That is what the Holy Spirit tells us, when he describes Abraham’s faith as an illustration of saving faith. When Abraham believed the record of God concerning his Son, the Lord Jesus, it was imputed to him for righteousness (Romans 3:24-26; 4:3-11; 6:11). When you run across the words “reckon,” “account,” “counted,” “charge,” “conclude” and “impute” in the Scriptures, all those words are different translations of the same word. The word is never used with reference to Christ being made sin for us. It is always used with reference to the believer’s sweet experience of grace. When the sinner believes on the Son of God, by faith in him God imputes to the saved sinner’s conscience the righteousness of Christ; and teaches the heaven born soul to reckon himself righteous in Christ, just as God does (Romans 6:11).

 

As our Lord Jesus was “numbered” with transgressors, when he experienced being made sin for us, we are numbered with him, when we experience being made the righteousness of God in him. All for whom Christ was obedient unto death “shall be made the righteousness of God in him” (Romans 5:19; 2 Corinthians 5:21) in the sweet experience of grace, when they are born again by God the Holy Spirit and he creates faith in them. As Joseph Hart put it…

 

“The moment a sinner believes

And trusts in his crucified God,

His pardon at once he receives,

Redemption in full through His blood!”

 

Wondrously Made

 

The third word translated “made” in the New Testament is a word that carries the idea of something wondrously, mysteriously, unexplainably made, caused to be or created. That is the word the Holy Spirit used in 2 Corinthians 5:21, when he tells us that our Lord Jesus Christ was “made sin for us.

 

All men were made sinners in a legal sense by Adam’s transgression; and all God’s elect were made righteous in a legal sense by Christ’s obedience unto death as our Substitute. Believers are made the righteousness of God in Christ in the sweet experience of God’s saving grace, when we trust his Son, being born again by his Spirit, who graciously creates faith in us. But we could never have obtained righteousness, we could never have been made the righteousness of God in Christ had not the Lord Jesus been made sin for us, as the Holy Spirit here declares.

 

Recently, I heard a man say, with regard to Christ being made sin for us, “I see nothing mysterious about it. It is a legal matter.” When I heard that, I shook my head in disbelief. Is it possible for a person to see nothing mysterious, nothing wondrously mysterious about the Son of God being made sin for us? Immediately, I thought of our Savior’s words in Lamentations 1:12. — “Is it nothing to you, all ye that pass by? Behold, and see if there be any sorrow like unto my sorrow, which is done unto me, wherewith the LORD hath afflicted me in the day of his fierce anger.”

 

The fact is the word translated “made” in 2nd Corinthians 5:21 means precisely that — “mysteriously, wondrously made, made in a profoundly mysterious way that is beyond explanation.” It is not a legal (forensic) word. Our Lord Jesus was wondrously, mysteriously, profoundly caused to be sin for us, that we might be made (in the experience of grace) the righteousness of God in him.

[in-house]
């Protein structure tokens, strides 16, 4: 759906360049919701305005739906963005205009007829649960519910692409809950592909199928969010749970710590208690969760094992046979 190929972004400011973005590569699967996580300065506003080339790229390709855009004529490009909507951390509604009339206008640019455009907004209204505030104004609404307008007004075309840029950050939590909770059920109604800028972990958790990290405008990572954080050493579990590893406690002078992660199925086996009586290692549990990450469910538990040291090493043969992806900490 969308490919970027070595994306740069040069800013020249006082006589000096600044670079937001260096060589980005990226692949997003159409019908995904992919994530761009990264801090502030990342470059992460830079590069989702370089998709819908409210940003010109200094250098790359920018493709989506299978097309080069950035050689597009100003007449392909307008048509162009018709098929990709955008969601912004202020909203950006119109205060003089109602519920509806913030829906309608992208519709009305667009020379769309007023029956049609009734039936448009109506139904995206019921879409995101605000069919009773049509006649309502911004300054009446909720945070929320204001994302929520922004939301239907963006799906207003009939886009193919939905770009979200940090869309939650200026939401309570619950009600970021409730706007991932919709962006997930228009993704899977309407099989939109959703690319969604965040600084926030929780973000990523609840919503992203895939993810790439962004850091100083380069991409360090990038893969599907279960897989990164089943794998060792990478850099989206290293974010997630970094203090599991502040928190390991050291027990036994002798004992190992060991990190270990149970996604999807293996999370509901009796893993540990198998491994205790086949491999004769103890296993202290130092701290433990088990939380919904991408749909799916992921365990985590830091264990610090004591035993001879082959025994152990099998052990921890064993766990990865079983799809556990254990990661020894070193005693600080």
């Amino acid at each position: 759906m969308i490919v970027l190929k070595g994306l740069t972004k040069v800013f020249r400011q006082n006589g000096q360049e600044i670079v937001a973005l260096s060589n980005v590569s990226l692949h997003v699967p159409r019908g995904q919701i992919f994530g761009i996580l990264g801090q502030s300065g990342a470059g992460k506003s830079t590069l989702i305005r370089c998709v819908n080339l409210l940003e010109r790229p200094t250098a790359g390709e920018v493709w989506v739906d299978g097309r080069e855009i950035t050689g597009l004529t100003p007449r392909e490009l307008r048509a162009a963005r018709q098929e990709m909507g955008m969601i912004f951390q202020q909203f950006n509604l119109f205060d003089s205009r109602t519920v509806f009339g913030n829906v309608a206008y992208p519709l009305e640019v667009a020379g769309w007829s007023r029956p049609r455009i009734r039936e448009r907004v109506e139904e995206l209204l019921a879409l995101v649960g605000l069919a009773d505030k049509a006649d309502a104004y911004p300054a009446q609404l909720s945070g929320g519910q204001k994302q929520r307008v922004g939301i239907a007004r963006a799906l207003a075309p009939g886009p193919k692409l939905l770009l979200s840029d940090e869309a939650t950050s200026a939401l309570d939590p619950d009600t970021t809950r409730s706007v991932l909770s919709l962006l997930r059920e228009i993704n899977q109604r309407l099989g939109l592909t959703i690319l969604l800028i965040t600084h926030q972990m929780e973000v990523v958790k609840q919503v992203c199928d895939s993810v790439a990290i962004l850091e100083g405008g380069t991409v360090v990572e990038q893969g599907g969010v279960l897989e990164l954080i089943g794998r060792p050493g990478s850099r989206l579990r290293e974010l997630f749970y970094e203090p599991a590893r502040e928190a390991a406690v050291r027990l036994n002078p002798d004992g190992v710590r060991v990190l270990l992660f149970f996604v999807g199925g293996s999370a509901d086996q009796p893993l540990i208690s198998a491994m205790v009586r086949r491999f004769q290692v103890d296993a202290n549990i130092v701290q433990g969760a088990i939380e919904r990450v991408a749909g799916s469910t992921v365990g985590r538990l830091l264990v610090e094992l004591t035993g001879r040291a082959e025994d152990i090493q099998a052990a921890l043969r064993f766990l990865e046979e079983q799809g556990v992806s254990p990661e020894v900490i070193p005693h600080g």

Traditionally, it is said that Christ was made sin by imputation. I have said that myself; but that is not really true. The Word of God never says that. Our Lord Jesus was not made sin by imputation. The Scriptures forbid the possibility of that (Proverbs 17:15). Our sins were imputed to him because he was made sin. There is no place in the Book of God where a legal (forensic) term is used with reference to Christ being made sin. It is certainly true that our sin was imputed to our Savior. Had it not been imputed to him, he could never have suffered the wrath of God for our sin. But he was not made sin by imputation.

 

Our sins were justly imputed to him because he was made sin for us! The Book of God does not say our sins were pasted on him in a legal, ceremonial way. The Book says, “He hath made him sin for us!” The Scriptures do not say he was treated as though he were sin. The Book says, “He hath made him sin for us!” The Word of God does not say he was accounted a transgressor. The Book says, “He hath made him sin for us!” And the Holy Spirit does not here say that he was made a sin-offering. The Book of God says, “He hath made him sin for us!

 

Here he manifests forth his glory! Mysteriously, profoundly, wondrously in a way that defies explanation, the Lord Jesus Christ, the Son of God, the Darling of heaven, who knew no sin, did no sin and could not sin, was made sin for us.

 

This is the good wine of the gospel. Truly, it makes glad the heart! When Christ was made sin for us, it was he and he alone who trod the wine-press of his Father’s wrath as our Substitute, when the Lord bruised him and put him to grief. This is the wine that cheers both God and men. When God’s justice took the full draught of it for the sins of the redeemed, the Lord declared himself well pleased. And when the poor sinner, by sovereign grace, is first made to drink of the blood of the Lamb, he feels constrained to cry…

 

“Hallelujah! I have found Him

Whom my soul so long has craved!

Jesus satisfies my longings;

Through His blood I now am saved.”

 

 

 

Don Fortner